The Ostrich and the Giraffe

Our Cheeky Monkey lab has been busy doing research and it is clear that in order to survive the next decade you can’t be an Ostrich and stick your head in the sand its all about the giraffe, standing tall and seeing over everybody else’s heads and embracing the changes you need to make in order to not only survive but to succeed.

We have identified a number of considerations that need to be tackled in your business strategy. Chief Monkey has actually written a book called 99 steps to Business transformation where she lists what these considerations are and what you should do about them. Here are just a few:

  • The World economy will remain volatile and chaotic
  • Market changes will be fast and unpredictable
  • Competition will be Global
  • Emphasis will be on the ability to deliver change, not manage it
  • Differentiation will win

The first 2 are already proving destructive as the PMI (Manufacturing purchasing managers index) fell to 49 last month which indicates contraction, this is a 26 month low. New export business, new orders and employment all fell.

August also saw the sharpest fall in new orders for the sector. This was a sector that was leading the way in growth and was encouraging the positive signs of economic recovery. However, experts are now talking about a double dip recession and the British Chamber of commerce has reduced its economic growth forecast from 1.9% to just 1.1% this year.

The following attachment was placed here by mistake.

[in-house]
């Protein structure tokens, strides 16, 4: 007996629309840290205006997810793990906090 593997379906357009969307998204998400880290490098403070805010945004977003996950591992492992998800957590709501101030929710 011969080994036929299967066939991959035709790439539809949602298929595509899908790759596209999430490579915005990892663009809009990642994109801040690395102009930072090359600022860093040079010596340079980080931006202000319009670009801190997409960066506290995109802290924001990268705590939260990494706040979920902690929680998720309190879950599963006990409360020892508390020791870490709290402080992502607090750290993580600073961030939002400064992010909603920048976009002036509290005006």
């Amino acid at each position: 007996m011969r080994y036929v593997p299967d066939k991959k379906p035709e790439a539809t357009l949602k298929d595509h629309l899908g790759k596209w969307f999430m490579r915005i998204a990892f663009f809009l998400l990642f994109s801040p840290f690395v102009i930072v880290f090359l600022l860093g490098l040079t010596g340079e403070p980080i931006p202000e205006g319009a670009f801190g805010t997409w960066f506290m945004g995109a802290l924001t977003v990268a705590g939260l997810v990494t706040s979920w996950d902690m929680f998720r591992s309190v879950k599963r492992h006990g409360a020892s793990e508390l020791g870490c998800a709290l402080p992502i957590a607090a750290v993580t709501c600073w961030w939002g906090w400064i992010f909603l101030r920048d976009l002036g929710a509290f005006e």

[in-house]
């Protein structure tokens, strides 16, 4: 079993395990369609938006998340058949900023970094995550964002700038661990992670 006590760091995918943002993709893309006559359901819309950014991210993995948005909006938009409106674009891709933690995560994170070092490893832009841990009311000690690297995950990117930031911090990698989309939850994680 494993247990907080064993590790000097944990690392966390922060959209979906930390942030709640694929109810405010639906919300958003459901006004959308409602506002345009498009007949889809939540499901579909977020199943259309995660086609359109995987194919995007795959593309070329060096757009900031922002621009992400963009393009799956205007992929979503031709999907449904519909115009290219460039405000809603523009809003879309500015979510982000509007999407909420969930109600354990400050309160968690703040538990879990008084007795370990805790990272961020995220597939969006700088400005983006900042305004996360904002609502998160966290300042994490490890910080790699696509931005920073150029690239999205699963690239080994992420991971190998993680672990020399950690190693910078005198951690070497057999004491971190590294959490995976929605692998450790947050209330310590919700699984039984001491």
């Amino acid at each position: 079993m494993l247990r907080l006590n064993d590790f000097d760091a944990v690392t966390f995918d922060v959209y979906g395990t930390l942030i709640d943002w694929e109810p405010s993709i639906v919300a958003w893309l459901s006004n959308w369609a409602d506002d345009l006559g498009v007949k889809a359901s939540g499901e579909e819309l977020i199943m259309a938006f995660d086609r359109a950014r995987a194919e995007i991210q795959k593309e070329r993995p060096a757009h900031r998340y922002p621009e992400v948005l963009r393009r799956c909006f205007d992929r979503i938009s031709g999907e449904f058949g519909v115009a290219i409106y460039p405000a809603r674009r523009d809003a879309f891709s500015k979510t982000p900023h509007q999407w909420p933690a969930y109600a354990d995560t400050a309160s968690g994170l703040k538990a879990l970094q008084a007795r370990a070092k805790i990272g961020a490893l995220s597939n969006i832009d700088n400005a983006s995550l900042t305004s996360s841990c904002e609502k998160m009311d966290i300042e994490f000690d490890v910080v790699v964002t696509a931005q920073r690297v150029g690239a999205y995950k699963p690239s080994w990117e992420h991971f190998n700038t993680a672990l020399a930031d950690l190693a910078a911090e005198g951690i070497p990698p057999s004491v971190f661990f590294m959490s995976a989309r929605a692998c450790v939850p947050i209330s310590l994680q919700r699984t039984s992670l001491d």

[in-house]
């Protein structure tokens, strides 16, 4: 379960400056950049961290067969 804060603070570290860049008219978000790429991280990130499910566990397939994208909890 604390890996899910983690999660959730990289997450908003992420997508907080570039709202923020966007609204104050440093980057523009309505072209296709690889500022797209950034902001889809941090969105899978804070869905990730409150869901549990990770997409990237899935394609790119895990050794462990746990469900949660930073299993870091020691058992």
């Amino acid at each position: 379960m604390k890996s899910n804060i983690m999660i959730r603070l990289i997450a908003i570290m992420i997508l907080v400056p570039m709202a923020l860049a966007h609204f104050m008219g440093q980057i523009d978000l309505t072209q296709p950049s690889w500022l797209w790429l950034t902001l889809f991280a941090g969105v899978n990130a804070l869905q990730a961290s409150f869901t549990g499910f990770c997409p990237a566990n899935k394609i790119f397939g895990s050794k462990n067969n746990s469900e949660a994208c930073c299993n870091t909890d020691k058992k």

At a Chamber of commerce event 2 years ago I heard a speaker state that any businesses that come out the other side of the recession won’t be the same as they were before, the businesses that are the same won’t exist anymore. I believe this is more true now than ever.

Change is difficult when all is stable so it takes a leap of faith and strong leadership skills to embrace change when all is far from stable but the risk of not making decisions today is the decisions won’t be yours to make tomorrow – so are you an Ostrich or a giraffe?

1 response to The Ostrich and the Giraffe

  1. Fully agree – the big challenge are the fast changes. Current generation of managers where not educated to look into change (and take risks) – people are risk averse.

    And the same for the Giraffe – it took centuries before the giraffe became as tall as they are now – that time evolution was a good thing – now we need to adapt faster

    In the same context (without animals – although the boiling frog syndrome fits here well too) I just started in my blog a new series on why PLM 2.0 – meaning the classical PLM is not answering the above issues anymore

    ….but in general people do not like change

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